Friday, 21 October 2011

Where have the Brisbane Metamorphics gone?!

A few months ago I was reading the 2011 NSW National Parks and Wildlife Service plan of management for the Julian Rocks Nature Reserve just offshore, near Byron Bay. The introduction said the Julian Rocks “are composed of Brisbane Metamorphics which date from the Carboniferous-Devonian period 345-405 million years ago and are the most resistant rock type in the region”. Sounds fine as a bit of background but why can’t I find recent geological work that refers to the Brisbane Metamorphics anywhere else?

Academics from Southern Cross University have used the term in published works as recently as 2007 (Specht and Specht 2007). But I can’t find it on any map or in any geological publication after 1990. Surely the rocks haven’t been eroded that quickly especially since it is “the most resistant rock type in the region”. I can, however, find reference to the Brisbane Metamorphics on the 1: 1000000 scale NSW geological map from 1962. But at such a scale it is hard to figure out exactly where it is. Broadly it appears to be located in some areas near Murwillumbah and some areas near the border with Queensland. The most specific paper I have is by Holcome (1977) which discussed the Brisbane Metamorphics in depth but doesn't say where it goes!

When in doubt try Google? But the result you get when typing in “northern rivers geology” is the website Big Volcano. It can be found here. Here too the geological history summary refers to the Brisbane Metamorphics but mistakenly links to a site that shows a small contact metamorphic area at Mount Coot-tha just to the west of Brisbane. This is a bit confusing because the metamorphic rock here is called the Bunya Phyllite which is a regional metamorphic rock which has undergone a second metamorphic even during the emplacement of the granite that makes up Mount Coot-tha. Interesting in itself, but it does not answer our question why the Brisbane Metamorphics were said to be at Byron Bay!

Well, The answer is simply a case of one of the most difficult aspects of geology, nomenclature. Geoscience Australia provides an excellent service in maintaining a database of all geological units named in Australia (past, present and proposed). It includes an entry on the Brisbane Metamorphics which can be found here. On the webpage you can see three fields that are important for knowing where this unit has gone. “Current: No”, “Status: Obsolete”. The comments field answers the question finally: “Name superseded by Rocksberg Greenstone, Bunya Phyllite, and Neranleigh-Fernvale Formation.”.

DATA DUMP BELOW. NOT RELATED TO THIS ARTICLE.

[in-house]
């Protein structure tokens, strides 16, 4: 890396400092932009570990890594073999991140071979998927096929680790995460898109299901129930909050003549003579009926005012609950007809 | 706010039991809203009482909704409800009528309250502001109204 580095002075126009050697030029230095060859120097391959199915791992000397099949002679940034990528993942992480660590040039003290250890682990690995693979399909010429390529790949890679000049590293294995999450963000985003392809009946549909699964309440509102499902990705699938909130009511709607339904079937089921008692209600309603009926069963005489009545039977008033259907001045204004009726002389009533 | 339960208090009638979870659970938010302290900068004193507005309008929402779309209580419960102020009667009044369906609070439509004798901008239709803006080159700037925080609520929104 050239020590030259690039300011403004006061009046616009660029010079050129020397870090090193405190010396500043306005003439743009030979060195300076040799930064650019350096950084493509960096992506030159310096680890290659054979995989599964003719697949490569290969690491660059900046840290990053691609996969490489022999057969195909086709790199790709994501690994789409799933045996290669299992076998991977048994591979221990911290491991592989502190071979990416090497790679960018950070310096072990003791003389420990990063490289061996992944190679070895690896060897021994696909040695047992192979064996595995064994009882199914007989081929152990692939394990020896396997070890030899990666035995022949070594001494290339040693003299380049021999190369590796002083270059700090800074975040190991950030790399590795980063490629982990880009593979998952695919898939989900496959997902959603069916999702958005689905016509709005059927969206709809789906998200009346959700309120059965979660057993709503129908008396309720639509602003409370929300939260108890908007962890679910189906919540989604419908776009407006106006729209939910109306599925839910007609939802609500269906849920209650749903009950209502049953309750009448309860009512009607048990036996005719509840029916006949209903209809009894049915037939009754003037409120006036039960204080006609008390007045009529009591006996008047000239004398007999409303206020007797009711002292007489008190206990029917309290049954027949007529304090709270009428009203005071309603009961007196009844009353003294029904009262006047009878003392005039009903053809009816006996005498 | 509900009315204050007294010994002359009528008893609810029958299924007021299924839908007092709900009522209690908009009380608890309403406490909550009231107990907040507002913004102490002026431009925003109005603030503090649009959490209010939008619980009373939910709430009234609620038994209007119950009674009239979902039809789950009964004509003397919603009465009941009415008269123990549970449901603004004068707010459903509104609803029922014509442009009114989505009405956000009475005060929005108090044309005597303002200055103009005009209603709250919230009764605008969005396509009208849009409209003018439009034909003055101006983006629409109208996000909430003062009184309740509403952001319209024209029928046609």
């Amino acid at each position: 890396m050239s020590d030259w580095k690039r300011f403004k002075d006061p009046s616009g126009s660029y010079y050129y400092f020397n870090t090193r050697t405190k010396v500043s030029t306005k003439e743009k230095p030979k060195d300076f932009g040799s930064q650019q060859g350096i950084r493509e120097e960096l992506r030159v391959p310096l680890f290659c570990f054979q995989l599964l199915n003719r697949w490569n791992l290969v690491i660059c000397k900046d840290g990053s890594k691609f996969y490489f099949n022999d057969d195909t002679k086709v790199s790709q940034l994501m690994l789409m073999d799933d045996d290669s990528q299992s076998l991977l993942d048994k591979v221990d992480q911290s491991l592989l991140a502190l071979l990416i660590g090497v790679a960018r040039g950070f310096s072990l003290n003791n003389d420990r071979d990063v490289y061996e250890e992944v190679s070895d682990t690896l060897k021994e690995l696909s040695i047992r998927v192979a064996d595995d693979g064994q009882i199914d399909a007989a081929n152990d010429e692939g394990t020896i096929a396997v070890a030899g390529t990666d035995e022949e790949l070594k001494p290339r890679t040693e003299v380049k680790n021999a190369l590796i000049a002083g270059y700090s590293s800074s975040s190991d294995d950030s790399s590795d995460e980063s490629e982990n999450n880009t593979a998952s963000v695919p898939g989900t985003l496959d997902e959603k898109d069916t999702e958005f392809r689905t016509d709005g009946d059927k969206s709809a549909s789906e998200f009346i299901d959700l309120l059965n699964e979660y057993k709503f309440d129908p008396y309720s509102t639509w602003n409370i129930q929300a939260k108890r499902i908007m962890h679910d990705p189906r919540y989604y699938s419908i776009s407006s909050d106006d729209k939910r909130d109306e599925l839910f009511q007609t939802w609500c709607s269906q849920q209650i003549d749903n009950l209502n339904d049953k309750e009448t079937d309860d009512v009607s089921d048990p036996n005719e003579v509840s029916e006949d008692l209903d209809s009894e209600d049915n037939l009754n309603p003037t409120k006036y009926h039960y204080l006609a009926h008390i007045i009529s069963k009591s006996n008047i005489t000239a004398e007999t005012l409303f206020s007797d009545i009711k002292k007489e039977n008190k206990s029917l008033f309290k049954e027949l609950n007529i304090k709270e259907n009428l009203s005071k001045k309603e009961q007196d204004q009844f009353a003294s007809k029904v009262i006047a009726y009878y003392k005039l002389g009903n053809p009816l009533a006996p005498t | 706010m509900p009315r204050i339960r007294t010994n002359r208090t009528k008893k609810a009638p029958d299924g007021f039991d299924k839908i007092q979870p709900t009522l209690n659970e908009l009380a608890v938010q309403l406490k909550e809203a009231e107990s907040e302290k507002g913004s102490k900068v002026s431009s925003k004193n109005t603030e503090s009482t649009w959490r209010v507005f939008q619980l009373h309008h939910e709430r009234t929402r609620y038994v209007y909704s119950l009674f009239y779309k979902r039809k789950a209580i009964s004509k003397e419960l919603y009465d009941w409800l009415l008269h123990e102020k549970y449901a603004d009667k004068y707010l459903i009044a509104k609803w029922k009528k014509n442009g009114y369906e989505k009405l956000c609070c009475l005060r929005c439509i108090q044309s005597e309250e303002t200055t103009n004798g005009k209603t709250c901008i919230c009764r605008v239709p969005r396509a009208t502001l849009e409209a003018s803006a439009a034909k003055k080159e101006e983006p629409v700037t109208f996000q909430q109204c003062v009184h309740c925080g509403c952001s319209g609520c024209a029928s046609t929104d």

What this means is that the one description of Brisbane Metamorphics did not reflect the ages, genesis, and history of these three rock units.  You will get more information about the structural history and rock composition if you deal with the new units individually. Indeed, Holcome (1977) discusses the constituents of the Brisbane Metamorphics at length and notes that the Rocksberg Greenstone, Bunya Phyllite and Neranleigh-Fernvale Group are the constituents of the Brisbane Metamorphics but these are substantially different in terms of formation, metamorphic history and exposures. In northern New South Wales some of these units are present as part of what is called the Beenleigh Block (Holcome (1997).

There are many cases where geological units have been renamed or reclassified after further research has been done. This is no different to any other area of science. The only challenge is keeping up with the change.


*Holcome, R.J. 1977. Structure and tectonic history of the Brisbane Metamorphics in the Brisbane Area. Journal of the Geological Society of Australia. V24.
*NSW National Parks and Wildlife Service. January 2011. Julian Rocks Nature Reserve: Plan of Management.
*Specht, R.L. , Specht, A. 2007. Pre-settlement tree density in the eucalypt open-forest on the Brisbane Tuff. Proceedings of the Royal Society of Queensland 113 p9-16


  1. NSW NPWS are always behind the times. Rod your posts are very academic and a great learning experience :)

  2. National Parks do struggle, I agree. I think it is because they are given too much land with too few resources to look after it.
    I'm glad someone is able to get something out of my posts :)